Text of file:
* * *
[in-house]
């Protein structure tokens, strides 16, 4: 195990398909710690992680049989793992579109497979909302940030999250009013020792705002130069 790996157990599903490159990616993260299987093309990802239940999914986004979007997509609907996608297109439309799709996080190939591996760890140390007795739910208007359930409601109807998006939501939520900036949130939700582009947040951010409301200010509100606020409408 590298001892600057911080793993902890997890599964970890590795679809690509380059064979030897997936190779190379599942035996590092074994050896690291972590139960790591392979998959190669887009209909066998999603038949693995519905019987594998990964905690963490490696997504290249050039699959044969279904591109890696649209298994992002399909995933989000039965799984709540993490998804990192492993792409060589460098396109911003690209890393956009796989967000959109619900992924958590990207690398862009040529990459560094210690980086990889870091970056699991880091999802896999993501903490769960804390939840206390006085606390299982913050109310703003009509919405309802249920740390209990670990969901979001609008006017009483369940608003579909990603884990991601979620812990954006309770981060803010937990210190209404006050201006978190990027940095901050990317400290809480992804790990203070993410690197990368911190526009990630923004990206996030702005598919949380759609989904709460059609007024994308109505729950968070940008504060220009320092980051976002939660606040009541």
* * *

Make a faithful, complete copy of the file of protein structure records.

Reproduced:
[in-house]
């Protein structure tokens, strides 16, 4: 195990398909710690992680049989793992579109497979909302940030999250009013020792705002130069 790996157990599903490159990616993260299987093309990802239940999914986004979007997509609907996608297109439309799709996080190939591996760890140390007795739910208007359930409601109807998006939501939520900036949130939700582009947040951010409301200010509100606020409408 590298001892600057911080793993902890997890599964970890590795679809690509380059064979030897997936190779190379599942035996590092074994050896690291972590139960790591392979998959190669887009209909066998999603038949693995519905019987594998990964905690963490490696997504290249050039699959044969279904591109890696649209298994992002399909995933989000039965799984709540993490998804990192492993792409060589460098396109911003690209890393956009796989967000959109619900992924958590990207690398862009040529990459560094210690980086990889870091970056699991880091999802896999993501903490769960804390939840206390006085606390299982913050109310703003009509919405309802249920740390209990670990969901979001609008006017009483369940608003579909990603884990991601979620812990954006309770981060803010937990210190209404006050201006978190990027940095901050990317400290809480992804790990203070993410690197990368911190526009990630923004990206996030702005598919949380759609989904709460059609007024994308109505729950968070940008504060220009320092980051976002939660606040009541």